Cary News

Concerns arise in Holly Springs over future of cell tower

A 199-foot T-Mobile telecommunications tower could provide more consistent and reliable coverage to residents in northeast Holly Springs, a developer says. Or, the tower might not be built at all if the developer or property owner change their minds.

The Holly Springs Town Council unanimously approved at its Aug. 18 meeting the special exception use and development plan for the structure, but denied exceptions requested by developer Skyway Towers LLC.

The cell tower would be on a 10.8-acre piece of land at the end of Turner Drive that’s owned by Benjamin McDonald of Goldsboro. It would take up about one-third of an acre while the rest of the property would remain unused.

About half a dozen residents expressed concerns about the project, namely that it would affect their property values.

Even though the council approved the development plan to allow Skyway Towers to move forward with the project, it denied the developer’s requests for concessions to the town rules. The developer now will need to: extend the road and waterline to the site; have a paved access road, instead of a gravel one; and eventually will be annexed by the town.

Elizabeth Goodson, the town’s development review engineer, said the planning board recommended denying the concessions to improve emergency vehicle access to the site via the road extension and to make future utility connectivity available.

Gray Styers, a lawyer representing Skyway Towers, questioned why the company would be required to extend the road and waterline for an area that wouldn’t use them. He said if McDonald sells the property for another project, then that developer should be expected to extend utilities.

“Why burden this use for what is going to be benefiting others down the road?” he said. “It would be more appropriate to ask those others to bear that cost at that time.”

Styers said the cell phone towers are necessary to attract younger generations that insist on having service in their homes. Without the connectivity, he said, property values could decrease.

“This is becoming an increasingly residential service that people want to use in their homes,” he said. “We feel like this is an excellent site that will greatly increase T-Mobile’s coverage in Holly Springs.”

Resident concerns

But current residents say they worry that having the tower near their properties would affect their property values.

“Realtors say that 94 percent of the people wouldn’t buy a home with a cell tower, so I just want to put a face on the fact that this is a residential area,” said Faith Greene, who owns property that backs up to the proposed tower location.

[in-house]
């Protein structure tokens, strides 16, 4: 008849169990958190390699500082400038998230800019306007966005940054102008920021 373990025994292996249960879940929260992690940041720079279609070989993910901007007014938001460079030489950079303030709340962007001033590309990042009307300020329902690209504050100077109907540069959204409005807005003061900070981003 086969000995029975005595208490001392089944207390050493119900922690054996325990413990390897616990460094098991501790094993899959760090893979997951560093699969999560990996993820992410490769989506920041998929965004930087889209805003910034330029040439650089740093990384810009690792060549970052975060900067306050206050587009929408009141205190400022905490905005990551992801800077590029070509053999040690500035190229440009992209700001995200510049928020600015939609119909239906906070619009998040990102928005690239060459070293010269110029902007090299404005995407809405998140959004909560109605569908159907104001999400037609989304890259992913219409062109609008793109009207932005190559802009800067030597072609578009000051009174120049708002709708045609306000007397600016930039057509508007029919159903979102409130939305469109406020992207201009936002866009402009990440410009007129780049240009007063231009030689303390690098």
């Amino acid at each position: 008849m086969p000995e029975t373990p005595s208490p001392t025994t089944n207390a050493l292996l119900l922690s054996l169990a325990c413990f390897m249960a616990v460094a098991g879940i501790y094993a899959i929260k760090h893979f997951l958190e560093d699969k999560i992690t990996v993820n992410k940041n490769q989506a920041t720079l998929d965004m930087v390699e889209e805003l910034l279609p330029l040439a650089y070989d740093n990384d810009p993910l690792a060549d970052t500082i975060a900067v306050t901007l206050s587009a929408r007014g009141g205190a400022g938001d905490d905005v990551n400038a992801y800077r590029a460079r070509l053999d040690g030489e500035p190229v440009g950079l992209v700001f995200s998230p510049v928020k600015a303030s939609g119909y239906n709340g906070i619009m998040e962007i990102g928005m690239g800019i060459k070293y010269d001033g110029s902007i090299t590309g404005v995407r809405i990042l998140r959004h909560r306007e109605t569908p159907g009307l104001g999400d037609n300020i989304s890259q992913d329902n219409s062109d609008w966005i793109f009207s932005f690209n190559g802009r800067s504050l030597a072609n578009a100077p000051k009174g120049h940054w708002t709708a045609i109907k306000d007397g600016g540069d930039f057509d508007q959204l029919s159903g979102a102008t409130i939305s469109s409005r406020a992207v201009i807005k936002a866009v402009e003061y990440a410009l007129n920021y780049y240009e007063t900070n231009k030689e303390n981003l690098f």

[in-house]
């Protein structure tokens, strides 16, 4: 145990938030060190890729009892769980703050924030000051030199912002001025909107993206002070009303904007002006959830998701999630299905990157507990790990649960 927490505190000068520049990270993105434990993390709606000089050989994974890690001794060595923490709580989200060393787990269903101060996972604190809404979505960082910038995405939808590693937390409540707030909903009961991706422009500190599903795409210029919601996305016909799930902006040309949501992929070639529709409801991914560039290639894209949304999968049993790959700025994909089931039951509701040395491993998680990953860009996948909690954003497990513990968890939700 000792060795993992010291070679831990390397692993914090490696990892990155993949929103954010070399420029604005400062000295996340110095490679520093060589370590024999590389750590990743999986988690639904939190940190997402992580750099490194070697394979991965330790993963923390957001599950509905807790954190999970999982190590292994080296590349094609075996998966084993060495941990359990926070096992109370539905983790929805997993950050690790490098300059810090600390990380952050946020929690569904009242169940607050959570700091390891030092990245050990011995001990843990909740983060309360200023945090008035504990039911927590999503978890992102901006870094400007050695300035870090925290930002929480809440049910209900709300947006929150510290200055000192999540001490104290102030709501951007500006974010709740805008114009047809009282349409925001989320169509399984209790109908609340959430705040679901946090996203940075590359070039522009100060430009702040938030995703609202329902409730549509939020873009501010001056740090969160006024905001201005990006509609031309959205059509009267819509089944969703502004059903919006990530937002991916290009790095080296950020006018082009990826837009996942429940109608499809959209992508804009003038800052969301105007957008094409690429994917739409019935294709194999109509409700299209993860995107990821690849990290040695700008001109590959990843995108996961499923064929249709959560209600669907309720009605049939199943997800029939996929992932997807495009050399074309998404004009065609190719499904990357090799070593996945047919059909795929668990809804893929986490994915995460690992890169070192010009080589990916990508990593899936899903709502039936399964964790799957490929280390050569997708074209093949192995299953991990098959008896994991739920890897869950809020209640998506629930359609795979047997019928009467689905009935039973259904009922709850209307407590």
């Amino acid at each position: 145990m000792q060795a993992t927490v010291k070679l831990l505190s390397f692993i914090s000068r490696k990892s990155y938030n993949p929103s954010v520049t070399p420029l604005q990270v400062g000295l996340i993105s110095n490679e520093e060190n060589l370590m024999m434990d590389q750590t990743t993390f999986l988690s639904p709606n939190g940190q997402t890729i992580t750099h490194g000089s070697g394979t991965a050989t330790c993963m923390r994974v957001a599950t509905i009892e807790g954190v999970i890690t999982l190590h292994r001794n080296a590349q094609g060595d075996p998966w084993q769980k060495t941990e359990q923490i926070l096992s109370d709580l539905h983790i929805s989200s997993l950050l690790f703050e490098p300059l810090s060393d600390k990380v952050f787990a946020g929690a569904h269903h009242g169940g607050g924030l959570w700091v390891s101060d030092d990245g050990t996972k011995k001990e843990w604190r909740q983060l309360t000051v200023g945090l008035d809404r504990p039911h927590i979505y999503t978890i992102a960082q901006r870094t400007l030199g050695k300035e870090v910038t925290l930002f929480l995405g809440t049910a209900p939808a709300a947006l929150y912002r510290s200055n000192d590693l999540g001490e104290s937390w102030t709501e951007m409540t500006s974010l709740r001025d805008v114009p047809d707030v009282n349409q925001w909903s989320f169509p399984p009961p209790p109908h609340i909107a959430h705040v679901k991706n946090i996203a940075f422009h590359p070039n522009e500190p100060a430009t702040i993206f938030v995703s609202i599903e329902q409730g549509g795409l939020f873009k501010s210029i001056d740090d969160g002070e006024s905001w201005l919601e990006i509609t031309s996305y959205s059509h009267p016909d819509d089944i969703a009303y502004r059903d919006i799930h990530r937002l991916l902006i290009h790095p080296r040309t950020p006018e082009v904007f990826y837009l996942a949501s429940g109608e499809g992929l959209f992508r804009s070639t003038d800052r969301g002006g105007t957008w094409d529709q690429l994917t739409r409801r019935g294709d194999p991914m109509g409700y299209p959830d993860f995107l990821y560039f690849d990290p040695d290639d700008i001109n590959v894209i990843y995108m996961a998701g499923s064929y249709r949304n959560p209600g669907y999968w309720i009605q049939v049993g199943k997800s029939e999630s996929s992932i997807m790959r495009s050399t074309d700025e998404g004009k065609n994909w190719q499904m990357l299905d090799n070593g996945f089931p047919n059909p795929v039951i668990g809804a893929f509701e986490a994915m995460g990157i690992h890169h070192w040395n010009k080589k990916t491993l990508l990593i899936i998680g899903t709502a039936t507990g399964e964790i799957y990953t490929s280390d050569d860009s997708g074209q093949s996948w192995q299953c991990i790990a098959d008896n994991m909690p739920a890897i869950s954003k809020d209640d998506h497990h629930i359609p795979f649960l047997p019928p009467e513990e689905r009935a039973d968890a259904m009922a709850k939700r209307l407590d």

Anthony Ward, who lives in Angier but owns property on Edwards Drive, asked council members whether they would buy a home near a cell tower or if they would prefer living elsewhere.

“We need things in our community that enhance the community,” Ward said, emphasizing sidewalks as one of the area needs. “We need things that will make the road better and make the people feel better about their community.”

Resident Bill Rousseau supports the tower and urged the council to approve the developer’s requests for concessions. He said denying them could discourage the owner from allowing the cell tower to be built on the property entirely, particularly if annexation is required and he must pay additional taxes.

“The tower is going to provide a significant community benefit,” Rousseau said. “It will improve the choices for a lot of people in the town of Holly Springs.

“If Mr. McDonald decides, ‘Hey, it’s not financially feasible to go through with this thing because of the conditions being imposed,’ the town of Holly Springs loses,” he said.

But the council voted to approve the development plan and denied the additional requests after hearing from Holly Springs Fire Chief LeRoy Smith. He said first-responders will need improved access to the land.

“Cell towers provide some unique issues for first-responders,” Smith said. “Over the last 10 years, there’s been 15 major cell phone tower fires in the United States. There’s pretty much 100 percent chance statistics will show that this will get struck by lightning at some point.”’

If Skyway Towers decides to move forward with the project, Town Planner Sean Ryan said the company would have a few more steps to take, including the construction drawing process and building permit review, before beginning construction.

“Sometimes we have projects that once they get approval from council, they don’t go anywhere,” he said.

Kathryn Trogdon; 919-460-2608; @KTrogdon